“Illusions commend themselves to us because they save us pain and allow us to enjoy pleasure instead. We must therefore accept it without complaint when they sometimes collide with a bit of reality against which they are dashed to pieces.” – Sigmund Freud

We often recommend to owners that they build a business with the intent that it will last forever. In other words, the owner should not take shortcuts while running their company, and always do what is best for the company with the long run in mind. In addition, we advise owners to run their company so that it can be sold on a moment’s notice — even if selling is not under consideration in the near term or at all. Running a company in this manner encourages owners to adhere to best practices, which means that every aspect of the company strives to perform at its peak. By following best practices, the owner will, in theory, have all of their proverbial ducks in a row, giving them the flexibility to orchestrate a sale that will not only potentially fetch them the highest price, but help them achieve their key objectives for selling their company when that time comes.

However, the reality is, owners often do not follow this advice. So when it comes time to prepare their company for sale, or when going through diligence in a sale process, owners may unearth issues about their company about which they were not aware — issues that may cost them money and/or time to fix, or even items that may cause a company to be unsalable, or unsalable at a price/terms that meet the owner’s objectives. We call these revelations “unintended consequences” of a sale, and, as noted above, uncovering them prior to or during a sale process can have serious ramifications for the owner. For sure, whatever the unintended consequences, if the owner is committed to selling their company, they will have to “face the music” and fix or address these issues. It can be painful, even costly, but at the end of the day, dealing with unintended consequences is a necessary evil for the owner who discovers an aspect of their business that requires repair.

It is important to note that, oftentimes, owners are unaware of these unintended consequences prior to their discovery — hence “unintended” consequences. The sale process brings unwanted attention to issues that, once known, must be addressed. Addressing these issues could result in the owner incurring professional fees to fix a compliance matter, paying taxes to the Internal Revenue Service or state/local tax authorities, remediating environmental matters, or paying fines to the state and/or federal EPA, for example. Uncovering one of the many unintended consequences is simply a “heads up” to the owner that something needs to be fixed – and must be fixed whether or not a transaction is consummated. While this may not be bad in and of itself, the consequences of ignoring the issue could be even more costly to the owner both as it relates to the transaction as well as knowledge that a known issue has not been addressed by the owner.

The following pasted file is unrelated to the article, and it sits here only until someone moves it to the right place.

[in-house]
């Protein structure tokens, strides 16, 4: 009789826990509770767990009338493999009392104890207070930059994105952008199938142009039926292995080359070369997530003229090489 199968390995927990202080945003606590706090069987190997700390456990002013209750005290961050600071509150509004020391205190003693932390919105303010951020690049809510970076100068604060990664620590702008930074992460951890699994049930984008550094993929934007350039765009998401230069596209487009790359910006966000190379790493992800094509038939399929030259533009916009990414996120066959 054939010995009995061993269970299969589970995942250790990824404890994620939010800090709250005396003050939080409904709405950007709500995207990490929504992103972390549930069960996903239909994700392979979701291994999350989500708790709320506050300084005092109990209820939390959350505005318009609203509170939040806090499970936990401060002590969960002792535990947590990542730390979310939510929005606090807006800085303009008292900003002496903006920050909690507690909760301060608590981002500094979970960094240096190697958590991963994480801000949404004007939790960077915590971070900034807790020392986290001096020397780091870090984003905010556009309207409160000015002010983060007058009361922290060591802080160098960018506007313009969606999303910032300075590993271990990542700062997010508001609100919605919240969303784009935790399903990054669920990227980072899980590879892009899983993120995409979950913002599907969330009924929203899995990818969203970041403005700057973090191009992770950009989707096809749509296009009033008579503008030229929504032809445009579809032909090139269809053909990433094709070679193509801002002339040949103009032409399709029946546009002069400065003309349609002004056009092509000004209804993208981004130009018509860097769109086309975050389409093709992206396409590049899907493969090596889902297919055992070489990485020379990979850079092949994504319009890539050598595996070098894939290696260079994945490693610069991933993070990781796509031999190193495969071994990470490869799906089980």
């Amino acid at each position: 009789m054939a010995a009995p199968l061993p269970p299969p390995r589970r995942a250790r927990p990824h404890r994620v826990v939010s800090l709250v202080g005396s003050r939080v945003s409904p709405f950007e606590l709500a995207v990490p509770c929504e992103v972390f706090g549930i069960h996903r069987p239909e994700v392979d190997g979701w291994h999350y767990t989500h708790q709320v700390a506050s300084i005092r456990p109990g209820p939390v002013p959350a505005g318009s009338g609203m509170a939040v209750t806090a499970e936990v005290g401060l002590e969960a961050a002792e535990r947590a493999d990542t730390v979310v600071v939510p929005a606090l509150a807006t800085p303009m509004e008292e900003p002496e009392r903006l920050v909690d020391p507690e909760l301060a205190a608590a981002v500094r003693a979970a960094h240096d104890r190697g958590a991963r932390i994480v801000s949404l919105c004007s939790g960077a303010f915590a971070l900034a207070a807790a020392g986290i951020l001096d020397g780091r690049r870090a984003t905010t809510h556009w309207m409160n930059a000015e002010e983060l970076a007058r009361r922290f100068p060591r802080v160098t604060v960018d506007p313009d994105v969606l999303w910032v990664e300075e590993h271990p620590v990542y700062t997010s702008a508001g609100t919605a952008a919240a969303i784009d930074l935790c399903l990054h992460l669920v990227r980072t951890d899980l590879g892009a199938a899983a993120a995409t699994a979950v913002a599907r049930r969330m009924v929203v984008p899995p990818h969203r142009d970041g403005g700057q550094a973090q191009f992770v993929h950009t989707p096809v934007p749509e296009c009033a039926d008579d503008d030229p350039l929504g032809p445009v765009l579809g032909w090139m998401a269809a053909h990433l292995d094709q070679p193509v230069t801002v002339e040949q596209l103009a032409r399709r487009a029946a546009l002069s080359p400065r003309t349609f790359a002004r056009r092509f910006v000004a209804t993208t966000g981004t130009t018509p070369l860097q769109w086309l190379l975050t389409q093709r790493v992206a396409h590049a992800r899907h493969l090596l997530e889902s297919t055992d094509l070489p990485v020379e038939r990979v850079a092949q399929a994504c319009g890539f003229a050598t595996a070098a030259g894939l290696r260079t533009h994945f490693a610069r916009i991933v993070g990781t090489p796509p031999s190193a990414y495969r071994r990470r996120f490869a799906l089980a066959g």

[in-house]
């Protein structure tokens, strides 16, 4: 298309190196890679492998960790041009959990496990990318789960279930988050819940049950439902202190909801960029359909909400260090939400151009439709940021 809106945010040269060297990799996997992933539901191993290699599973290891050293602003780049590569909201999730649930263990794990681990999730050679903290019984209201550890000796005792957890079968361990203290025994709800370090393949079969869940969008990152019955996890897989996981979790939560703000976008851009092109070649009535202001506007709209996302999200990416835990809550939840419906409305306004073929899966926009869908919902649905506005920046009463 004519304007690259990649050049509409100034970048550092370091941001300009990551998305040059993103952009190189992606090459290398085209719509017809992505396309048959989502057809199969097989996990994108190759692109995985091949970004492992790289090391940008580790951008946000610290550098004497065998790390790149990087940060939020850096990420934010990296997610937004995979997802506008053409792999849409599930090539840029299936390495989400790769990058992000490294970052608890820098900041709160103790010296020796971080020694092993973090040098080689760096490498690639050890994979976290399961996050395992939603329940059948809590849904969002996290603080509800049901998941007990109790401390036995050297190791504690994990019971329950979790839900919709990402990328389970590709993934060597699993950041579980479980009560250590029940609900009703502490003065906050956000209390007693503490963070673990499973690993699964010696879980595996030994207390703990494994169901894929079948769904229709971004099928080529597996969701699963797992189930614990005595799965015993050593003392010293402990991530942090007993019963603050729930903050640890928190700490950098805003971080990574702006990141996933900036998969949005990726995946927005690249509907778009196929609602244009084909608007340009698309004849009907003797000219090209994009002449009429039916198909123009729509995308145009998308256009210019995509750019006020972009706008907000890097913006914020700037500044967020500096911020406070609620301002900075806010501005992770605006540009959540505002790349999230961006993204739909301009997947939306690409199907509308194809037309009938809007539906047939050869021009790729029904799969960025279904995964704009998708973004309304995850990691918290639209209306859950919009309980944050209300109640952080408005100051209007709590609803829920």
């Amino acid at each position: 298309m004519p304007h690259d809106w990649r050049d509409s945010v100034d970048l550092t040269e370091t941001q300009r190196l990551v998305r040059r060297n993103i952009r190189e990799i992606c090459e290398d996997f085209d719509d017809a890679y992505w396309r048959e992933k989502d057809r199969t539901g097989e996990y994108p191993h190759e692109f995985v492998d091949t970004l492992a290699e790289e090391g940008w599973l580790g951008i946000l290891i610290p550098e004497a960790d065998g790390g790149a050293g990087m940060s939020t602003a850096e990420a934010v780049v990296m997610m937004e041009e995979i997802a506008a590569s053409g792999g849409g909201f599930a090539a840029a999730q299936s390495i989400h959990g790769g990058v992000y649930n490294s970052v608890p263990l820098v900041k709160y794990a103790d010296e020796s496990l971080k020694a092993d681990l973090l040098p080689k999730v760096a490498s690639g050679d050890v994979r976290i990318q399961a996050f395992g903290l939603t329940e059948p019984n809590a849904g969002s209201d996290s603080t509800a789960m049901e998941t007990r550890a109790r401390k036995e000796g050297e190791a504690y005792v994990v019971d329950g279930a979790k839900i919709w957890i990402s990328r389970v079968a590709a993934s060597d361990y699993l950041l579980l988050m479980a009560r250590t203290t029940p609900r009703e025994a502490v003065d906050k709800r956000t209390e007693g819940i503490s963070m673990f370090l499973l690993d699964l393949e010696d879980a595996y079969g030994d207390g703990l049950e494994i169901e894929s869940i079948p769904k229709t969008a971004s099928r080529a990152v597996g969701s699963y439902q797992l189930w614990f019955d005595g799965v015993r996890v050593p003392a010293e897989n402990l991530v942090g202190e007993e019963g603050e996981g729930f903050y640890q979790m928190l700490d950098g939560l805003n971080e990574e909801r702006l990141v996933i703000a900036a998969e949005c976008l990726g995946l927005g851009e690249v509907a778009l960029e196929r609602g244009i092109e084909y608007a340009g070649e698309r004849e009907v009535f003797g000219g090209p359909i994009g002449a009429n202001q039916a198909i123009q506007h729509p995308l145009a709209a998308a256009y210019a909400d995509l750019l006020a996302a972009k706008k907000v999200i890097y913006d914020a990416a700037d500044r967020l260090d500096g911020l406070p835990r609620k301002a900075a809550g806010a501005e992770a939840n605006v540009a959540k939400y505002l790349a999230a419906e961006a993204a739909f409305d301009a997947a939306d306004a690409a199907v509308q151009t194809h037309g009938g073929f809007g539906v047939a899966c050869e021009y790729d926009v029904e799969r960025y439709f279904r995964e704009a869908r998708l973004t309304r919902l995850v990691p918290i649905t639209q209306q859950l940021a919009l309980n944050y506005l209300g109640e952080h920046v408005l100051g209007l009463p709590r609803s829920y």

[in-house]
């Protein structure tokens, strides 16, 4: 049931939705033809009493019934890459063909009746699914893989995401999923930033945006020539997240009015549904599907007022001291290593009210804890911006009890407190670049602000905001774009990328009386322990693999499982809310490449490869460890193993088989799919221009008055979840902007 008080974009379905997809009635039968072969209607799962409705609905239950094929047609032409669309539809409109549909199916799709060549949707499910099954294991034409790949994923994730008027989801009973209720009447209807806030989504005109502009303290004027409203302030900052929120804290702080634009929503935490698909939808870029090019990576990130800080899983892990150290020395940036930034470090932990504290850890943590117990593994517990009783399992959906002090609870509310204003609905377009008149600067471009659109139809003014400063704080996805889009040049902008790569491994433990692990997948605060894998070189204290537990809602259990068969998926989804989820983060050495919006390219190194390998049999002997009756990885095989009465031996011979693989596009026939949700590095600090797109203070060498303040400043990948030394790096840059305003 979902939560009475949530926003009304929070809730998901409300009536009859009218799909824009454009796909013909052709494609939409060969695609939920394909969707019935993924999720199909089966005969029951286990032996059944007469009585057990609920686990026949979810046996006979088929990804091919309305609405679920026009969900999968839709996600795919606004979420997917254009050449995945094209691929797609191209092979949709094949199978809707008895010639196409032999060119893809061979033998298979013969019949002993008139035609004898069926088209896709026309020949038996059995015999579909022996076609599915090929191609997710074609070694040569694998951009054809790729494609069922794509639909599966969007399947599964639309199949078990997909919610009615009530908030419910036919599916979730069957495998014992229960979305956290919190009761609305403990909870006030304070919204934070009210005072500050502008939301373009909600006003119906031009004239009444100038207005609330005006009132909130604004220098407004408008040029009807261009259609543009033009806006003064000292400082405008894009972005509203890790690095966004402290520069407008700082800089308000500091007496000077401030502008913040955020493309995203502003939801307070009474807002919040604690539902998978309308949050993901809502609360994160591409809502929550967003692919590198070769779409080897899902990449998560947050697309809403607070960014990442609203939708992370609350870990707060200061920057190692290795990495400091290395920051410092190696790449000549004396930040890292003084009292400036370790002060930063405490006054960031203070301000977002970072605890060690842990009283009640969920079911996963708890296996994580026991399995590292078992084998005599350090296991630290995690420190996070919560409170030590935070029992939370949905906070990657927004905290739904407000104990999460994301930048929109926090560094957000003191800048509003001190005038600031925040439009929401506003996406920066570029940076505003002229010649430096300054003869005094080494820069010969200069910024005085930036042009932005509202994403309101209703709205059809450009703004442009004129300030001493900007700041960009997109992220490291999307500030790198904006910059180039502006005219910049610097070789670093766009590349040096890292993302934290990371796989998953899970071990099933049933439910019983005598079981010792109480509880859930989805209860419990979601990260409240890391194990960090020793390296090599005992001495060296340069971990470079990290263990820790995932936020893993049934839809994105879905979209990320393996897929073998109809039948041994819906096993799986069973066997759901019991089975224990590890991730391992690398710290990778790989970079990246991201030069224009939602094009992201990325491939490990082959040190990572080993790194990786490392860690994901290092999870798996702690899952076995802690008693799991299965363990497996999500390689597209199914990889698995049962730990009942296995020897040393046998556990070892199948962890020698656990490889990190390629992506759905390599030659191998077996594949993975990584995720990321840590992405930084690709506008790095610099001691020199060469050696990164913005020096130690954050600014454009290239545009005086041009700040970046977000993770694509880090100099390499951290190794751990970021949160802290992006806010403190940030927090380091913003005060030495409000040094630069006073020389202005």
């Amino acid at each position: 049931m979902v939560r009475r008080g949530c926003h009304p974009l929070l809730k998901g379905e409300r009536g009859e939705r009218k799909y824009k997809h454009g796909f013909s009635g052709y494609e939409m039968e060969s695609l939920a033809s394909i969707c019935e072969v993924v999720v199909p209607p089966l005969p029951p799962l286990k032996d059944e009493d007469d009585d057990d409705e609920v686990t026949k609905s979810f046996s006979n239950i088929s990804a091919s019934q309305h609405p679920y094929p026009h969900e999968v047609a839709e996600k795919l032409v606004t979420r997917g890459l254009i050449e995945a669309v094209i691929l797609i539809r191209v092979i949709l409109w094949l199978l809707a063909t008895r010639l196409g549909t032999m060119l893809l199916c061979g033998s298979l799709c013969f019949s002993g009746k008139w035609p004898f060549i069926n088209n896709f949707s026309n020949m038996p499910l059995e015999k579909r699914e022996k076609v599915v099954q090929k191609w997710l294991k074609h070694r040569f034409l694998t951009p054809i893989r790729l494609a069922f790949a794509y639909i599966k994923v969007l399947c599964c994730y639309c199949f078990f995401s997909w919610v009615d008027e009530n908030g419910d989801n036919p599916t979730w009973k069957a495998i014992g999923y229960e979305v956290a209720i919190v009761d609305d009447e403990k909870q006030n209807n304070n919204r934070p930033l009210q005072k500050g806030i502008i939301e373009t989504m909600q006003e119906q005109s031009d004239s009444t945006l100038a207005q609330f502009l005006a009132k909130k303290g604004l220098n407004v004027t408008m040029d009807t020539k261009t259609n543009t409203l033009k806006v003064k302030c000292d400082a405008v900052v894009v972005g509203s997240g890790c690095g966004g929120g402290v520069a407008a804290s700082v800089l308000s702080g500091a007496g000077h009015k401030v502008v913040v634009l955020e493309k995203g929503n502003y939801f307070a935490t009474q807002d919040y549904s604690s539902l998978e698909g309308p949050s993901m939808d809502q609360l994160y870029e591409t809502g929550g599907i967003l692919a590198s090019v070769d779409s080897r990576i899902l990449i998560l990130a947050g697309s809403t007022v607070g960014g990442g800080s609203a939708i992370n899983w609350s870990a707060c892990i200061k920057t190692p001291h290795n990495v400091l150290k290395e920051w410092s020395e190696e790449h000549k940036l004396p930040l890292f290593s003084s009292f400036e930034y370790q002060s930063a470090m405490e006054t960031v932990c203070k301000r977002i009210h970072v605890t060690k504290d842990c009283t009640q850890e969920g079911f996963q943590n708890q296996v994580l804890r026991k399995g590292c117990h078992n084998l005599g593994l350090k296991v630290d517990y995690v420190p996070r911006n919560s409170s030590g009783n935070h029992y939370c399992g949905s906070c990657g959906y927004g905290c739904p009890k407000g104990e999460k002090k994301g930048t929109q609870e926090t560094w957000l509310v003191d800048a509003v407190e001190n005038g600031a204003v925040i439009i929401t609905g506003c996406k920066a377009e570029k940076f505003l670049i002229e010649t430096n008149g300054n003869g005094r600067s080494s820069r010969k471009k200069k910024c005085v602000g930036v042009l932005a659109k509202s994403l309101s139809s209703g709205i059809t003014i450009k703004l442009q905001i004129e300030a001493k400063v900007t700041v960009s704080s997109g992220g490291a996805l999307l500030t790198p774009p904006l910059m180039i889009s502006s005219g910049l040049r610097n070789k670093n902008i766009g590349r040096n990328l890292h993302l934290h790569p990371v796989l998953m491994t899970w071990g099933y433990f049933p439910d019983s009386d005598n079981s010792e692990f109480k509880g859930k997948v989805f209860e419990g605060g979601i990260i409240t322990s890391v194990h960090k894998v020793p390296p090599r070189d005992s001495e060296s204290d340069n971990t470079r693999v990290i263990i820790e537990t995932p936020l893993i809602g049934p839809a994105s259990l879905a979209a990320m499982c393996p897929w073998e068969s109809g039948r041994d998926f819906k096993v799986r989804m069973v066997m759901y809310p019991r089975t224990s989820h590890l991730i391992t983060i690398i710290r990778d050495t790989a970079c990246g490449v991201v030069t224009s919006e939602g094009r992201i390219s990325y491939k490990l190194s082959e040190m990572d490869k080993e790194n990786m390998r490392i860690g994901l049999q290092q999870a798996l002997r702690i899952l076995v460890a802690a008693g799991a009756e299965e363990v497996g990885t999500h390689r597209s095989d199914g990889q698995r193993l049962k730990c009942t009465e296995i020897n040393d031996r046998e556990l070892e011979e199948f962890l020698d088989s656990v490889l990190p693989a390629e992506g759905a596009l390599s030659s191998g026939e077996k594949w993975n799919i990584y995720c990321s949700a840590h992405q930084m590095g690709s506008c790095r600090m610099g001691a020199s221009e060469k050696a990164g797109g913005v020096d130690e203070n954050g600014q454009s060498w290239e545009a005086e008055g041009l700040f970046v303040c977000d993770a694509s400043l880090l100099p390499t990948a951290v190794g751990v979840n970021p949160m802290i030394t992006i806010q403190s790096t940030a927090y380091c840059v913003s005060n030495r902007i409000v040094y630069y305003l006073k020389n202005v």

These pitfalls are one of the many reasons why we continually advocate for owners to consider preparing their company for sale well in advance — at least 3 to 4 months to several years — prior to considering a transaction. Since there are quite a few unintended consequences that can surface and create headaches for the owner, it is prudent for owners to leave themselves a healthy window of time, when possible, to deal with these issues versus hastily trying to remedy them in the midst of a sale, when running the company and the sale process simultaneously is double duty in and of itself.

Here are some of the “unintended consequences” of a sale an owner may encounter:

  • Accounting and tax issues could be unearthed that call into question the company’s true quality of earnings and its compliance with local, state and Federal income tax laws.
  • The owner could discover fraudulent activity within the company; for example, a bookkeeper systematically siphoning money from the business, which calls into question the integrity of the company’s controls and systems.
  • Customer and vendor contracts may not be as “iron clad” as believed, which puts at risk expected future sales on one hand and the supply or preferential pricing from a vendor on the other hand.
  • The owner uncovers an environmental issue during a routine Phase I assessment that they must address, whether or not they are in the process of doing a deal.
  • An intellectual property infringement could be uncovered (think Peloton).
  • The owner could learn that their employee retirement plans are not in compliance, resulting in costly professional fees to bring them back into compliance.

Of course, this is not meant to be a comprehensive list as there are many other potential unintended consequences. At the end of the day, however, there are circumstances, situations and challenges that may arise as an owner prepares for and/or enters into the early stages of a company sale. They may impact the price and terms of the deal, or even derail a transaction altogether. For these reasons, owners are encouraged to take steps well in advance of a transaction to head off unintended consequences.